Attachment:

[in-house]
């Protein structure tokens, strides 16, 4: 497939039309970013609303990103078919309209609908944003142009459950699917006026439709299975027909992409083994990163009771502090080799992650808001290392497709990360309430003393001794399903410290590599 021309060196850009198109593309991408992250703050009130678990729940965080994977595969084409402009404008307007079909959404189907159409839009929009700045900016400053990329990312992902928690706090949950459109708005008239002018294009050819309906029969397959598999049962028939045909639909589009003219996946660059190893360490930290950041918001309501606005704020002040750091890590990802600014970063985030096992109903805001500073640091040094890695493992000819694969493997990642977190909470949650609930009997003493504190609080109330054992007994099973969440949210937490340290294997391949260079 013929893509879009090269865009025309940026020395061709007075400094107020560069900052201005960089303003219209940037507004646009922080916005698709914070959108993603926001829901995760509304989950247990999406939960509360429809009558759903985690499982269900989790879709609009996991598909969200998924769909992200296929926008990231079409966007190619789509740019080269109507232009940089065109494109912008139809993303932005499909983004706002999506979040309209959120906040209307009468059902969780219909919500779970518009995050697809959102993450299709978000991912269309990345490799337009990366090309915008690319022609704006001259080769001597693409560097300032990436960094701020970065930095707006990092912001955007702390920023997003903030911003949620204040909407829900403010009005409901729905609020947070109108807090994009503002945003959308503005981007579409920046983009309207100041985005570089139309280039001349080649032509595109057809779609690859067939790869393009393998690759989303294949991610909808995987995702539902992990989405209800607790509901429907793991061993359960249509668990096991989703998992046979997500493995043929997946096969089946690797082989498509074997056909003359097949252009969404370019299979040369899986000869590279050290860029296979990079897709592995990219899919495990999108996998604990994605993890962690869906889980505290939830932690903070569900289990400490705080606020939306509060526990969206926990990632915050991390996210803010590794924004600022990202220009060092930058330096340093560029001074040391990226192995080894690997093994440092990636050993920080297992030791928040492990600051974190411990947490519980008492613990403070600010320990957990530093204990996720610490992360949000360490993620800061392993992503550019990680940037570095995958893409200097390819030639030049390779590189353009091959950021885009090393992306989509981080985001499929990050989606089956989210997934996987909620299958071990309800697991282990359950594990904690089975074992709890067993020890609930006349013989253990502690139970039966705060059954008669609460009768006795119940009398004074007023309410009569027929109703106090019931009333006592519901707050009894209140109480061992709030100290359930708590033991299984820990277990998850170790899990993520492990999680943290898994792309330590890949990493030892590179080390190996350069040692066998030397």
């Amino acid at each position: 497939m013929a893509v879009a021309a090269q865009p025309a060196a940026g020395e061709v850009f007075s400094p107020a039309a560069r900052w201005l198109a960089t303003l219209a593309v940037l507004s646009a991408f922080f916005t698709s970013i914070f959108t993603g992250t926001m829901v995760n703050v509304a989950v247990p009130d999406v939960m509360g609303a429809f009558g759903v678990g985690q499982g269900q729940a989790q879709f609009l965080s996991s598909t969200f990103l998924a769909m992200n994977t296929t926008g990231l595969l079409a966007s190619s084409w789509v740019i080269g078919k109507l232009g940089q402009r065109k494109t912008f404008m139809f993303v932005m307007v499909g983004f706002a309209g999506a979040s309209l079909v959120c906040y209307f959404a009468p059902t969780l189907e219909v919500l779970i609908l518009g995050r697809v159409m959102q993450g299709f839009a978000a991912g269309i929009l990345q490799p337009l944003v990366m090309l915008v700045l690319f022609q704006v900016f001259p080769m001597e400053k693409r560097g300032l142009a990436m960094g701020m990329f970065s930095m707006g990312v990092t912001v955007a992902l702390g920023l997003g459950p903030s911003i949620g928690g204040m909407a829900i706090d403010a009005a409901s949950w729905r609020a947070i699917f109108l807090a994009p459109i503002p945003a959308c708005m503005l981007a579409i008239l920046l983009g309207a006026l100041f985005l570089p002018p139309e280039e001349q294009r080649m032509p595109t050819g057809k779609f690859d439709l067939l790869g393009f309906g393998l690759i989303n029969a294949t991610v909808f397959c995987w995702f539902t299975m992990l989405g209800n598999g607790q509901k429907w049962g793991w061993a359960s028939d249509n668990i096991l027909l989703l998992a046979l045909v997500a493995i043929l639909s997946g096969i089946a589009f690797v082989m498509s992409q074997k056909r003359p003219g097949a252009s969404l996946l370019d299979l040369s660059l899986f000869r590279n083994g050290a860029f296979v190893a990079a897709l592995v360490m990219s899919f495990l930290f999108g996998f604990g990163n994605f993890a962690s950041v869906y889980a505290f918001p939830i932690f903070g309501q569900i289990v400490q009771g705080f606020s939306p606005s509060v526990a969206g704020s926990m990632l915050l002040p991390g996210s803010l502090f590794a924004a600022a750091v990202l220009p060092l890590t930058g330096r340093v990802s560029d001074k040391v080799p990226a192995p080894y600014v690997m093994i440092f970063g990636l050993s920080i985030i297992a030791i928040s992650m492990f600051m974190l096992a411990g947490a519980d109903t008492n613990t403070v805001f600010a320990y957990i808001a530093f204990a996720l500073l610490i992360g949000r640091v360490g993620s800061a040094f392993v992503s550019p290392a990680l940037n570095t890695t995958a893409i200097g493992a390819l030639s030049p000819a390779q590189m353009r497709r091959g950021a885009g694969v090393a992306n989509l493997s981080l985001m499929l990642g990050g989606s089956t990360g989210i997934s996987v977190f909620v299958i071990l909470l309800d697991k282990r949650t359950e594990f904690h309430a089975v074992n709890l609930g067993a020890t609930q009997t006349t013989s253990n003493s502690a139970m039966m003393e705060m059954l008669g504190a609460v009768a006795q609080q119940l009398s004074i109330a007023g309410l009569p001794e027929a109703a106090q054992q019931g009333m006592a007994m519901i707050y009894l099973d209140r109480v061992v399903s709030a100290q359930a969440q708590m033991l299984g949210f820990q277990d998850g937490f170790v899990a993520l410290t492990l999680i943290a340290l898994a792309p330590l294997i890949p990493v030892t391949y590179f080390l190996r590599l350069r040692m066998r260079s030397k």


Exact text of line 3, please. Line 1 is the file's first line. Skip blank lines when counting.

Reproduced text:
């Amino acid at each position: 497939m013929a893509v879009a021309a090269q865009p025309a060196a940026g020395e061709v850009f007075s400094p107020a039309a560069r900052w201005l198109a960089t303003l219209a593309v940037l507004s646009a991408f922080f916005t698709s970013i914070f959108t993603g992250t926001m829901v995760n703050v509304a989950v247990p009130d999406v939960m509360g609303a429809f009558g759903v678990g985690q499982g269900q729940a989790q879709f609009l965080s996991s598909t969200f990103l998924a769909m992200n994977t296929t926008g990231l595969l079409a966007s190619s084409w789509v740019i080269g078919k109507l232009g940089q402009r065109k494109t912008f404008m139809f993303v932005m307007v499909g983004f706002a309209g999506a979040s309209l079909v959120c906040y209307f959404a009468p059902t969780l189907e219909v919500l779970i609908l518009g995050r697809v159409m959102q993450g299709f839009a978000a991912g269309i929009l990345q490799p337009l944003v990366m090309l915008v700045l690319f022609q704006v900016f001259p080769m001597e400053k693409r560097g300032l142009a990436m960094g701020m990329f970065s930095m707006g990312v990092t912001v955007a992902l702390g920023l997003g459950p903030s911003i949620g928690g204040m909407a829900i706090d403010a009005a409901s949950w729905r609020a947070i699917f109108l807090a994009p459109i503002p945003a959308c708005m503005l981007a579409i008239l920046l983009g309207a006026l100041f985005l570089p002018p139309e280039e001349q294009r080649m032509p595109t050819g057809k779609f690859d439709l067939l790869g393009f309906g393998l690759i989303n029969a294949t991610v909808f397959c995987w995702f539902t299975m992990l989405g209800n598999g607790q509901k429907w049962g793991w061993a359960s028939d249509n668990i096991l027909l989703l998992a046979l045909v997500a493995i043929l639909s997946g096969i089946a589009f690797v082989m498509s992409q074997k056909r003359p003219g097949a252009s969404l996946l370019d299979l040369s660059l899986f000869r590279n083994g050290a860029f296979v190893a990079a897709l592995v360490m990219s899919f495990l930290f999108g996998f604990g990163n994605f993890a962690s950041v869906y889980a505290f918001p939830i932690f903070g309501q569900i289990v400490q009771g705080f606020s939306p606005s509060v526990a969206g704020s926990m990632l915050l002040p991390g996210s803010l502090f590794a924004a600022a750091v990202l220009p060092l890590t930058g330096r340093v990802s560029d001074k040391v080799p990226a192995p080894y600014v690997m093994i440092f970063g990636l050993s920080i985030i297992a030791i928040s992650m492990f600051m974190l096992a411990g947490a519980d109903t008492n613990t403070v805001f600010a320990y957990i808001a530093f204990a996720l500073l610490i992360g949000r640091v360490g993620s800061a040094f392993v992503s550019p290392a990680l940037n570095t890695t995958a893409i200097g493992a390819l030639s030049p000819a390779q590189m353009r497709r091959g950021a885009g694969v090393a992306n989509l493997s981080l985001m499929l990642g990050g989606s089956t990360g989210i997934s996987v977190f909620v299958i071990l909470l309800d697991k282990r949650t359950e594990f904690h309430a089975v074992n709890l609930g067993a020890t609930q009997t006349t013989s253990n003493s502690a139970m039966m003393e705060m059954l008669g504190a609460v009768a006795q609080q119940l009398s004074i109330a007023g309410l009569p001794e027929a109703a106090q054992q019931g009333m006592a007994m519901i707050y009894l099973d209140r109480v061992v399903s709030a100290q359930a969440q708590m033991l299984g949210f820990q277990d998850g937490f170790v899990a993520l410290t492990l999680i943290a340290l898994a792309p330590l294997i890949p990493v030892t391949y590179f080390l190996r590599l350069r040692m066998r260079s030397k």